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Prepositions-of-Location Relay Race

Writer(s): 
John Boyle Osaka International University

Quick Guide

  • Key words: Information gap, pairwork, relay race, prepositions of location
  • Learner English Level: Beginner to intermediate
  • Learner Maturity Level: High school to university
  • Preparation Time: 10 minutes
  • Activity Time: 20 minutes
  • Materials: Whiteboard/blackboard, plenty of whiteboard pens/chalk, 3-by-5 (inch) index cards

This fast-paced and fun relay race can be used as a follow-up activity to reinforce prepositions of location that the students previously practiced in an information gap activity using a drawing of a room in a house.

In case you're not familiar with the prepositions of location activity using a drawing of a room in a house: Two students, A and B, each have a drawing of a room with furniture. However, student A's drawing has additional objects (a book, radio, newspaper, cat, etc.) placed around the room, while B's doesn't. A's job is to describe the location of these objects to B, using the target prepositions of location, so that B can draw the objects in the correct location. For example, A says, "There's a cat under the table" or "There's a book to the right of the lamp," while student B listens and draws the objects in their correct location. After finishing one illustration, they trade places, with student B describing and A drawing.

Procedure for Follow-up Relay Race

Step 1: Put the students into teams of anywhere from three to six. (Note that if there are too many on a team, players have to wait too long for their turn.)

Step 2: Draw vertical lines to divide the whiteboard into as many sections as there are teams.

Step 3: Show the students a drawing of a room with furniture (the same drawing they used in the prepositions of location activity using a drawing of a room in a house).

Step 4: Have a few members of each team draw a large version of this room on the board (one drawing per team, one drawing on each section of the board).

Step 5: Give each team an equal number of blank index cards, so that each student has about three or four each.

Step 6: Write a few example sentences (e.g., There's a cat behind the sofa; There's a plant to the right of the TV) and target expressions (under, to the right of, behind, at the front, above, etc.) on any open space on the board (these can be erased later).

Step 7: Ask the students to write sentences (like the ones you just wrote on the board) describing locations of objects in the room (one sentence per index card). Tell them to use their imaginations and write sentences placing objects anywhere they like.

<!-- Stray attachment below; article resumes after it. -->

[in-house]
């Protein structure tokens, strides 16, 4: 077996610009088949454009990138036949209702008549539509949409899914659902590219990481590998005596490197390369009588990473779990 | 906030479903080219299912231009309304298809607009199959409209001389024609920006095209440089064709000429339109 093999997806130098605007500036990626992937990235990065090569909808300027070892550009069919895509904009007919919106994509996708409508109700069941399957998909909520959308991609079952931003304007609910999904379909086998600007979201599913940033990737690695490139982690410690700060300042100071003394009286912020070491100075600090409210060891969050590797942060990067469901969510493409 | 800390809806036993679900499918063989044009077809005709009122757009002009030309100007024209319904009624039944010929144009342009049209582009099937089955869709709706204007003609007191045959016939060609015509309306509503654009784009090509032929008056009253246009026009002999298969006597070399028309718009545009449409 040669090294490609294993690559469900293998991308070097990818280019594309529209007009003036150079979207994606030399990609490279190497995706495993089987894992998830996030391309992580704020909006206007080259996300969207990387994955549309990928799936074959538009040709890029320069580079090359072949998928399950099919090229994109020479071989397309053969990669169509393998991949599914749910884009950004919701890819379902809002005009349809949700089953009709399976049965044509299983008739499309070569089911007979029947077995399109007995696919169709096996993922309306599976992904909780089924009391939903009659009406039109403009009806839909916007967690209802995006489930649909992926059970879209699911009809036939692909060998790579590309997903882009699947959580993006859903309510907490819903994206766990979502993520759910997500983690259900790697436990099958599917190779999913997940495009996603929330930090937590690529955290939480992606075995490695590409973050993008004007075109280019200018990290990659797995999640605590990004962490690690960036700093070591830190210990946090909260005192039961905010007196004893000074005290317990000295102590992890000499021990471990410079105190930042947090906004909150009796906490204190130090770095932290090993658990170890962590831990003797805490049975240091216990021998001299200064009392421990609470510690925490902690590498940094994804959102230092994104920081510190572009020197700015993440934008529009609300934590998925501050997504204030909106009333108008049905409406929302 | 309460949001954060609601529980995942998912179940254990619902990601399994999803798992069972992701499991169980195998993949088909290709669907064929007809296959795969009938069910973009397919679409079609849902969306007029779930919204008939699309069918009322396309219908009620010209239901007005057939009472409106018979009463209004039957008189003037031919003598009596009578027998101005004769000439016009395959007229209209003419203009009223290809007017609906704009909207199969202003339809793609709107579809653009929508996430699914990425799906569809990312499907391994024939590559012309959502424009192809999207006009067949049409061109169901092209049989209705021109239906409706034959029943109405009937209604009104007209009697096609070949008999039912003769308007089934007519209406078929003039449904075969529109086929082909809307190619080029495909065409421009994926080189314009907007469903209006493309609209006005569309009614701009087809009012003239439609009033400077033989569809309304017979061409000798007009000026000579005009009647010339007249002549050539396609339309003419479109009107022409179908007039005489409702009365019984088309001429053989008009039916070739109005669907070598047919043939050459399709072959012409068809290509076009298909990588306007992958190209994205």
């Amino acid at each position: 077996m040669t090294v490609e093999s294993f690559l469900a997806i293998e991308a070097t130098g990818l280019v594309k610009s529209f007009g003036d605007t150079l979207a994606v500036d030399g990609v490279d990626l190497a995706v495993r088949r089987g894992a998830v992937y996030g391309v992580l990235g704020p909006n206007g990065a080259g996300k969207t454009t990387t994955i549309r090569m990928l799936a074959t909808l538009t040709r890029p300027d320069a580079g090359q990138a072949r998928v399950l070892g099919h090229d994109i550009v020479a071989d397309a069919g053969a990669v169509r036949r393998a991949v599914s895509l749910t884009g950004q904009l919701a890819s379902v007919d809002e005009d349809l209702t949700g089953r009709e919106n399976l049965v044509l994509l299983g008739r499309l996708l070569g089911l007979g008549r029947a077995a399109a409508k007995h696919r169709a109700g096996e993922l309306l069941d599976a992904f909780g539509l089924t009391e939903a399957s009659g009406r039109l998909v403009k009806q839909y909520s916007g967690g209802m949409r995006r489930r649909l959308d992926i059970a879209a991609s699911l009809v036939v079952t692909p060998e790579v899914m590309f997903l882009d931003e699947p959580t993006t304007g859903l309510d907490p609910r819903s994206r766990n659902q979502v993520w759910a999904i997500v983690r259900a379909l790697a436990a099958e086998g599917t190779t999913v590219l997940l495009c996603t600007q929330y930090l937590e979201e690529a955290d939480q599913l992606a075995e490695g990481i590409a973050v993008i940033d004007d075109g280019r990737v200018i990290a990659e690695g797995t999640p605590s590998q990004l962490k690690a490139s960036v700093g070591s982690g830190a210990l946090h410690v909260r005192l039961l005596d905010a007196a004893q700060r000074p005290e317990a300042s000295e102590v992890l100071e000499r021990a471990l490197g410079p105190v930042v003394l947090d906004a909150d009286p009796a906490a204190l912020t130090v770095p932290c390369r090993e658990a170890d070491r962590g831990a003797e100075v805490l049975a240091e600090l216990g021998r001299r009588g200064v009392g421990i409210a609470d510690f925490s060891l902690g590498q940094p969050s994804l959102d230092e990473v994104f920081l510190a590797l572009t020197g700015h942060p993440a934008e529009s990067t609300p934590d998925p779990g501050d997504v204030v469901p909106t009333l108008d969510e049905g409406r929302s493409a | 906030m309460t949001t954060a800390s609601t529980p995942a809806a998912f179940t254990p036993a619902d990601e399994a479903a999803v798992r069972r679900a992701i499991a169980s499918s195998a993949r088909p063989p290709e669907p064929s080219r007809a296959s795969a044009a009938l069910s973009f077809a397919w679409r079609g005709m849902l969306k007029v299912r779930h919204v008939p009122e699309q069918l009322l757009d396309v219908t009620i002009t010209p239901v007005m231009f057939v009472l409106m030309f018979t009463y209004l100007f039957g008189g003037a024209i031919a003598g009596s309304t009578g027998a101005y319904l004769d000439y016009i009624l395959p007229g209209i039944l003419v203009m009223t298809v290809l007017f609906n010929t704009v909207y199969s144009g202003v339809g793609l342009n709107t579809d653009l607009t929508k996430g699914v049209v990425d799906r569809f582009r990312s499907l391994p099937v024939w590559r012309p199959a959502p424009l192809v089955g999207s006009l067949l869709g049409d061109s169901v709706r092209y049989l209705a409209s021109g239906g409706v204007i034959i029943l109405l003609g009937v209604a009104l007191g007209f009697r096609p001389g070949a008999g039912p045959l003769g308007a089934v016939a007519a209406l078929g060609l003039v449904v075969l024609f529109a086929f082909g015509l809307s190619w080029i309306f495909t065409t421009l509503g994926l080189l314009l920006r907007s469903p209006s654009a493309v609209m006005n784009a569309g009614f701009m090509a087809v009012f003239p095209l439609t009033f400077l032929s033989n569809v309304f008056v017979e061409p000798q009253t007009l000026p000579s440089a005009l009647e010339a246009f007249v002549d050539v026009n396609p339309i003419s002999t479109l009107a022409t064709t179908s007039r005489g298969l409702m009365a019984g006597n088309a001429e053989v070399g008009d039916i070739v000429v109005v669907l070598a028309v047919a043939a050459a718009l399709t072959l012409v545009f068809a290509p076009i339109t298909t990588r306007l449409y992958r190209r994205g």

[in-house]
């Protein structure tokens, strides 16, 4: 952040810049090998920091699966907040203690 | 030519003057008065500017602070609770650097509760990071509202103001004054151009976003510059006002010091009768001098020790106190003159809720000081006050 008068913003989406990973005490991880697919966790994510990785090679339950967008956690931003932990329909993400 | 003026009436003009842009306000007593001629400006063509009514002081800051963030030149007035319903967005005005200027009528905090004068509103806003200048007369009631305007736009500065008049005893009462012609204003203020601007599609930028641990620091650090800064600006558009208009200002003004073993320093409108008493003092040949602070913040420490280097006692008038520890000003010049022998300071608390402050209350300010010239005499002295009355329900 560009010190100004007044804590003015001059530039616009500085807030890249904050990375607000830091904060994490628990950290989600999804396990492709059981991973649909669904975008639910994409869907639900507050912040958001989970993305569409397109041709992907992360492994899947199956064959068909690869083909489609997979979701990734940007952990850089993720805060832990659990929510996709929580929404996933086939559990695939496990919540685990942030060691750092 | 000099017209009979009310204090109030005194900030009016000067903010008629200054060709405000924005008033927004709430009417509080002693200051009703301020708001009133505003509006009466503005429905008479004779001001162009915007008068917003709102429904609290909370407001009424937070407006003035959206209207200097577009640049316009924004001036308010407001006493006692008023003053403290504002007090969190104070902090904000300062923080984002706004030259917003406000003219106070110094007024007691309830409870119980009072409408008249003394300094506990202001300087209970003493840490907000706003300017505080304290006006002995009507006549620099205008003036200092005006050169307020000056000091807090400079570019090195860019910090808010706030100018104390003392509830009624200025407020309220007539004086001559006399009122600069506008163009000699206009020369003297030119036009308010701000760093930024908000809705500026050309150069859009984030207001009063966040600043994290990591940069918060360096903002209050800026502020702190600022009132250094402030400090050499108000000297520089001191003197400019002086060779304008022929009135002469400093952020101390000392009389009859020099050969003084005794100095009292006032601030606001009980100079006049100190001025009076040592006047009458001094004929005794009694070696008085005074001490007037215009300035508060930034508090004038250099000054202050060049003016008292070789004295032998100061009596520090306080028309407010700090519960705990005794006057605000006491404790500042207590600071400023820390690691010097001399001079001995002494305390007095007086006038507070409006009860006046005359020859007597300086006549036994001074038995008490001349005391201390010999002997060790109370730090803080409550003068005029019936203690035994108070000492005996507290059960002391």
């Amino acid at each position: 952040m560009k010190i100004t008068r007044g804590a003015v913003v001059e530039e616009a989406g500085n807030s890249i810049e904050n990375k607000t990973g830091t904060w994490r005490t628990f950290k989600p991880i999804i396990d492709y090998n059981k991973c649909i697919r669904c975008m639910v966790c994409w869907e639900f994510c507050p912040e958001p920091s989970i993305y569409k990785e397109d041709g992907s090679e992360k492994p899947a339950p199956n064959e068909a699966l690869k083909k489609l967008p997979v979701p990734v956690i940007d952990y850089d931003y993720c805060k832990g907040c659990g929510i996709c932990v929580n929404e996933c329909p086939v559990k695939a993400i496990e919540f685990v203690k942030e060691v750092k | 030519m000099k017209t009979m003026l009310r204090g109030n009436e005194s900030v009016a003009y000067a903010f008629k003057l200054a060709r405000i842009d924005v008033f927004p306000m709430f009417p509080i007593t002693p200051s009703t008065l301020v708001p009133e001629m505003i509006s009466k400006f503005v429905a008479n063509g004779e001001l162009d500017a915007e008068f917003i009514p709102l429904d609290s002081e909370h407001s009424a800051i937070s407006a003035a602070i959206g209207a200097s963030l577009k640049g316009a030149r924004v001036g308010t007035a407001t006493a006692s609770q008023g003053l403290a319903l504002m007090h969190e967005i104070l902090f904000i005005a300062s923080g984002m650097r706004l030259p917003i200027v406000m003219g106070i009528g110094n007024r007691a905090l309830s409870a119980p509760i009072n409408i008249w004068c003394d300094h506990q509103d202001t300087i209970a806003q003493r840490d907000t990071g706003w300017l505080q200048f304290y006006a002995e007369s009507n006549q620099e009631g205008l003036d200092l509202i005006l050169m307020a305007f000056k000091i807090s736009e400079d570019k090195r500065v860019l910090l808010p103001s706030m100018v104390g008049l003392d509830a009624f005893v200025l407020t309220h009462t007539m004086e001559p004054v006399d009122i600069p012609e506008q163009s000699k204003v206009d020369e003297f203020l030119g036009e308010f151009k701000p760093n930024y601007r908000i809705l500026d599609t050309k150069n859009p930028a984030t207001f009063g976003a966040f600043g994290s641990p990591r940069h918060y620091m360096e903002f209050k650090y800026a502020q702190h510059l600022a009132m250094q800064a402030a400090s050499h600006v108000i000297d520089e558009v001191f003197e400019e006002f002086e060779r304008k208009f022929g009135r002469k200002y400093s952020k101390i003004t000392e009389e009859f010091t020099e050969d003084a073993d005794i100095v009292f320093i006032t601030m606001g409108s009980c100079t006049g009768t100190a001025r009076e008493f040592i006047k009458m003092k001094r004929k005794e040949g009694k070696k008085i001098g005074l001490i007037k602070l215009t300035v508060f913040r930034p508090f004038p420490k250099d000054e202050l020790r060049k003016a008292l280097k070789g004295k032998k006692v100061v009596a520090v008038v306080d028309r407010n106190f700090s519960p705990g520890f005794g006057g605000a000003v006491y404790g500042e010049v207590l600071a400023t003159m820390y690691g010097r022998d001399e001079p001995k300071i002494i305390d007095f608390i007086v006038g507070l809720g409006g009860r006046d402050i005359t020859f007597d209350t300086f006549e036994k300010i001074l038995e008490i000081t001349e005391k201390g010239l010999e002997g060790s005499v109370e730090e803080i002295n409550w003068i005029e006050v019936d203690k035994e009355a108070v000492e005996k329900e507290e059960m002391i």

Step 8: After a few minutes, each group will have a stack of index cards, each with a sentence describing the location of something in the drawing. The sentences might appear like those in Appendix 1.

Step 9: Have each team hand its stack of index cards, facedown, to another team.

Step 10: The receiving team will place this stack facedown on a desk in front of their drawing on the whiteboard.

Step 11: Tell the students they are going to have a relay race and have each team stand in a line from the board.

Step 12: Ask the person at the front of the line to go to the whiteboard and be the first picture drawer.

Step 13: Ask the second person in line to stand by the stack of cards and be the first card reader.

Step 14: It's probably best for the instructor to give one example by reading a sentence off a sample card while the first picture drawers on each team listen and draw the item in its proper location.

Step 15: Explain or show the relay rotation order: for example, picture drawer runs to back of the line, card reader goes to the whiteboard, and next person in line becomes the card reader. Also, tell students to shout "Finished!" when their team has completed all their cards.

Step 16: Once you're certain everyone understands, shout "Ready, set, go!" and let the race begin!

Step 17: When everyone has finished, have each team return its cards.

Step 18: Have the students compare the sentences on the cards they just received with the corresponding drawing on the board. Tell them to circle the items on the board that are placed correctly and "X" out those they think are not.

Step 19: Ask teams with Xs on their drawing to reread their cards and, if they are in fact mistaken, draw the items in the correct location.

Variations

Depending on the class mood, you may want to record the completion times for each team and then subtract time for correct items. The team with the lowest overall time is the winner. That way, the students focus on accuracy as well as speed. Incidentally, if you don't have enough whiteboard pens or chalk in the classroom and don't mind doing a little preparation, instead of having the students draw on the board, you could prepare enlarged photocopies of the drawing to tape to the board or the wall.

This relay race can be used to follow up almost any activity that involves the exchange of information. All that is required for preparation is to have students write the relevant information on index cards and make sure that teams work with cards made by another team so that there is no prior knowledge of the answers. Whatever information is exchanged, the important thing is that the race helps students review and that it's fun.

Appendix

For a race practicing prepositions of location, students may come up with sentences such as:

  • There's a cat behind the sofa.
  • There's a book to the right of the vase.
  • There's a cushion in front of the sofa.
  • There's a picture above the fireplace.
  • There's a lamp on the small table.
  • There's a radio on the top shelf in the middle.
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